The 1923 Berkeley fire was a conflagration which consumed some 640 structures, including 584 homes in the densely built neighborhoods north of the campus of the University of California in Berkeley, California on September 17, 1923.
Although the exact cause was never determined, the fire began in the undeveloped chaparral and grasslands of Wildcat Canyon, just east of the ridgeline of the Berkeley Hills, and was propelled over the ridge and southwestward just south of Codornices Creek by a strong, gusty, and intensely dry northeasterly wind. The fire quickly blew up as it swept through the La Loma Park and Northside neighborhoods of Berkeley, overwhelming the capabilities of the Berkeley Fire Department to stop it. A number of UC students fought the advance of the fire as it approached the north edge of the University of California campus at Hearst Avenue. The other edge of the fire was fought by firefighters as it advanced on downtown Berkeley along the east side of Shattuck Avenue north of University Avenue. Firefighters were rushed in from neighboring Oakland while San Francisco sent firefighters by ferry across the bay.
Firefighting efforts were hampered by the inadequacy of water mains in north Berkeley, where rapid development after the 1906 San Francisco earthquake had outgrown the water supply in the fire area. Firefighters trying to fight the fire connected to hydrants in the fire area that hissed dry. Firefighting was also hampered by the predominance of cedar shake roofs in the fire area. The strong and dry Mono Winds lifted burning shakes off burning houses and quickly spread the fire. The fire was only halted when 1) the Mono winds died down and were replaced by the cool, humid afternoon sea breeze; and 2) fire-lines were established at Hearst and Shattuck Avenues where larger diameter water mains delivered a reliable water supply for firefighting.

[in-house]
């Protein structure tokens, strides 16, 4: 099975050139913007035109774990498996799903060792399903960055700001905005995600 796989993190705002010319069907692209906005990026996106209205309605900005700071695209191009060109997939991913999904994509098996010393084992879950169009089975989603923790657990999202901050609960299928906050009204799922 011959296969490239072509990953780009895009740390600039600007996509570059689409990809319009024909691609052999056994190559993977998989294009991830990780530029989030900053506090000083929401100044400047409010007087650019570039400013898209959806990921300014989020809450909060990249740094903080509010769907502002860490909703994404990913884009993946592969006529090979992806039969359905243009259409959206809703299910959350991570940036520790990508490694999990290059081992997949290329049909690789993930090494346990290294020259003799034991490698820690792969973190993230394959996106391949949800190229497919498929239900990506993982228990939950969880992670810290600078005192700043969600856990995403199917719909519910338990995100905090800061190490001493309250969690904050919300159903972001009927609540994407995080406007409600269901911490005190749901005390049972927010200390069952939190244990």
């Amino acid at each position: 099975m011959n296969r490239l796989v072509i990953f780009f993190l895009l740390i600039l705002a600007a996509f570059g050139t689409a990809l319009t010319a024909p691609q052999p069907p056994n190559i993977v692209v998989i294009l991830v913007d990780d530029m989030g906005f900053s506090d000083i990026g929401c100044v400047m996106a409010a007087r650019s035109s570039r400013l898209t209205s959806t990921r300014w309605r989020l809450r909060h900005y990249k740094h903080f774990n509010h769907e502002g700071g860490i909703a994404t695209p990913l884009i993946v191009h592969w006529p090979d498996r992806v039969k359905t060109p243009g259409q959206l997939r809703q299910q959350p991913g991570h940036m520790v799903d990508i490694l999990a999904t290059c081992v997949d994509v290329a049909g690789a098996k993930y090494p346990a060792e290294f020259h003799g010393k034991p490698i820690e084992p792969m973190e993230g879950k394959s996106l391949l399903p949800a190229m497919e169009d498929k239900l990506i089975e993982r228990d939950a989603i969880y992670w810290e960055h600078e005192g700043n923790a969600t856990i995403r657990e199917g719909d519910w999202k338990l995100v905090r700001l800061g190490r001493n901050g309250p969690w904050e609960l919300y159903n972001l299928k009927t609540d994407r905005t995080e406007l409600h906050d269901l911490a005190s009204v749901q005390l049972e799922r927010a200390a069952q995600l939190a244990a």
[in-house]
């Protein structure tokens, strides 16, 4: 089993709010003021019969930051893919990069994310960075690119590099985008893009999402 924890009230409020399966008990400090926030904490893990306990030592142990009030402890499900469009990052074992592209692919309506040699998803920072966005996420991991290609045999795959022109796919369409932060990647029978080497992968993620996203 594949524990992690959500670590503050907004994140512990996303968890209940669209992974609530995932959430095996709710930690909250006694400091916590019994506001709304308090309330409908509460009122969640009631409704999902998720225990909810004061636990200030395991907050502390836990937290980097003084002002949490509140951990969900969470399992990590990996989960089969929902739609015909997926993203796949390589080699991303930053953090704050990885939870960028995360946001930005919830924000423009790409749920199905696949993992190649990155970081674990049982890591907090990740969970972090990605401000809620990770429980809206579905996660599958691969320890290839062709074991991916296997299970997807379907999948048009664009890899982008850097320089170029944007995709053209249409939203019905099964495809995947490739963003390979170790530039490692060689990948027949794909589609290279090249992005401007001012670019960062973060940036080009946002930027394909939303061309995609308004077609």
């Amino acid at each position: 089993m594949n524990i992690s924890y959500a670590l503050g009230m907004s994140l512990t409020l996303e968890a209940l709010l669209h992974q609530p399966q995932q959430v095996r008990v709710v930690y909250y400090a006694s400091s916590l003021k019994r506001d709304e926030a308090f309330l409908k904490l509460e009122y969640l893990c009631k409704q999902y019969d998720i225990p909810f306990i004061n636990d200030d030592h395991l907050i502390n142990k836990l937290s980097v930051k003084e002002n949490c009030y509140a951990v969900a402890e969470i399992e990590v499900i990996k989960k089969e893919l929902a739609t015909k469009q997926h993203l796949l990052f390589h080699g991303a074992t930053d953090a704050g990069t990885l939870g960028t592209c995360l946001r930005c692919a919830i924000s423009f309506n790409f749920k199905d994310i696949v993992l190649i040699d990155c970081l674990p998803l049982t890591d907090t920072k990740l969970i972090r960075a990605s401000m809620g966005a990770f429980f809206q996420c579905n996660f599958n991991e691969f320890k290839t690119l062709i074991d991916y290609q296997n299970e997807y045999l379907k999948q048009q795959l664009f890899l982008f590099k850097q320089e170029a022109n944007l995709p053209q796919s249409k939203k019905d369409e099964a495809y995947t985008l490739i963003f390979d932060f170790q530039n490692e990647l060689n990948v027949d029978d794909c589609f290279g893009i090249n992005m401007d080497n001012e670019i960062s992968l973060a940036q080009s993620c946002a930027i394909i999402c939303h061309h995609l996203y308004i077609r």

Building styles in North Berkeley changed dramatically after the 1923 fire with stucco and tile roof homes largely replacing the wood-sided and cedar-shaked construction styles popularized by the Berkeley Hillside Club before the fire.
As a belated result of this fire, in 1948, the City of Berkeley constructed a fire station in the hills at 2931 Shasta Road (at Queens Road) just below Grizzly Peak Blvd. In the early 2000s, this station was replaced and relocated to a nearby site just above Grizzly Peak Blvd. at 3000 Shasta Road, on the interface between the residential area and Tilden Regional Park, very close to the putative origin of the 1923 fire.